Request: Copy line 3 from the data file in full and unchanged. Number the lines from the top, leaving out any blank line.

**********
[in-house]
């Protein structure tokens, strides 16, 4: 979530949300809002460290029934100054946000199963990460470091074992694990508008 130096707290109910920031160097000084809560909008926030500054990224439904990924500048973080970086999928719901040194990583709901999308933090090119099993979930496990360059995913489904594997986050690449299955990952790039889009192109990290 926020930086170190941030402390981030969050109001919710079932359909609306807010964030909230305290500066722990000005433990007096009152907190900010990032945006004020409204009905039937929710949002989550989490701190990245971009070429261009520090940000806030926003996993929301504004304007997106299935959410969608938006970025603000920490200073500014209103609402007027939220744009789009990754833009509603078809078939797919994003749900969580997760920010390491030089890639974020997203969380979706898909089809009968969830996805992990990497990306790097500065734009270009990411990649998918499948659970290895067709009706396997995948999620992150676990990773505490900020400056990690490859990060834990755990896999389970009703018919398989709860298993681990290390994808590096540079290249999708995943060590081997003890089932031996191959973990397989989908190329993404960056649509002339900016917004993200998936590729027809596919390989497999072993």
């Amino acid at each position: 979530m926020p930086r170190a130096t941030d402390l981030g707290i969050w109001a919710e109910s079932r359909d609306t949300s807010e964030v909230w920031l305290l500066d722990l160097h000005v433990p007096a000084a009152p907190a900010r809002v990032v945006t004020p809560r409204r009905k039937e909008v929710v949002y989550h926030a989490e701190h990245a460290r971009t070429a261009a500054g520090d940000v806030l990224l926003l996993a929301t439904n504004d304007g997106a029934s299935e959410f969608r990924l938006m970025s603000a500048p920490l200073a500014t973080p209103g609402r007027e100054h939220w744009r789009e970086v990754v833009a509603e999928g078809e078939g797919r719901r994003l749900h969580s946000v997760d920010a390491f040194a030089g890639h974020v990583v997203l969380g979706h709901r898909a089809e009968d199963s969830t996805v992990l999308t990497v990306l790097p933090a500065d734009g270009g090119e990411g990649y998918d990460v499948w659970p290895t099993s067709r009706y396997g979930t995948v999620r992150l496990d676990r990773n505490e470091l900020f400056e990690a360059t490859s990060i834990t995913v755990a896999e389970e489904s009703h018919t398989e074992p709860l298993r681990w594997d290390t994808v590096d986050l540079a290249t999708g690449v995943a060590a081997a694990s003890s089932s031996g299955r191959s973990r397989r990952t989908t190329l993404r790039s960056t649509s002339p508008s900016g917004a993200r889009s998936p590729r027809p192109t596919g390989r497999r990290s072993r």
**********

């Amino acid at each position: 979530m926020p930086r170190a130096t941030d402390l981030g707290i969050w109001a919710e109910s079932r359909d609306t949300s807010e964030v909230w920031l305290l500066d722990l160097h000005v433990p007096a000084a009152p907190a900010r809002v990032v945006t004020p809560r409204r009905k039937e909008v929710v949002y989550h926030a989490e701190h990245a460290r971009t070429a261009a500054g520090d940000v806030l990224l926003l996993a929301t439904n504004d304007g997106a029934s299935e959410f969608r990924l938006m970025s603000a500048p920490l200073a500014t973080p209103g609402r007027e100054h939220w744009r789009e970086v990754v833009a509603e999928g078809e078939g797919r719901r994003l749900h969580s946000v997760d920010a390491f040194a030089g890639h974020v990583v997203l969380g979706h709901r898909a089809e009968d199963s969830t996805v992990l999308t990497v990306l790097p933090a500065d734009g270009g090119e990411g990649y998918d990460v499948w659970p290895t099993s067709r009706y396997g979930t995948v999620r992150l496990d676990r990773n505490e470091l900020f400056e990690a360059t490859s990060i834990t995913v755990a896999e389970e489904s009703h018919t398989e074992p709860l298993r681990w594997d290390t994808v590096d986050l540079a290249t999708g690449v995943a060590a081997a694990s003890s089932s031996g299955r191959s973990r397989r990952t989908t190329l993404r790039s960056t649509s002339p508008s900016g917004a993200r889009s998936p590729r027809p192109t596919g390989r497999r990290s072993r």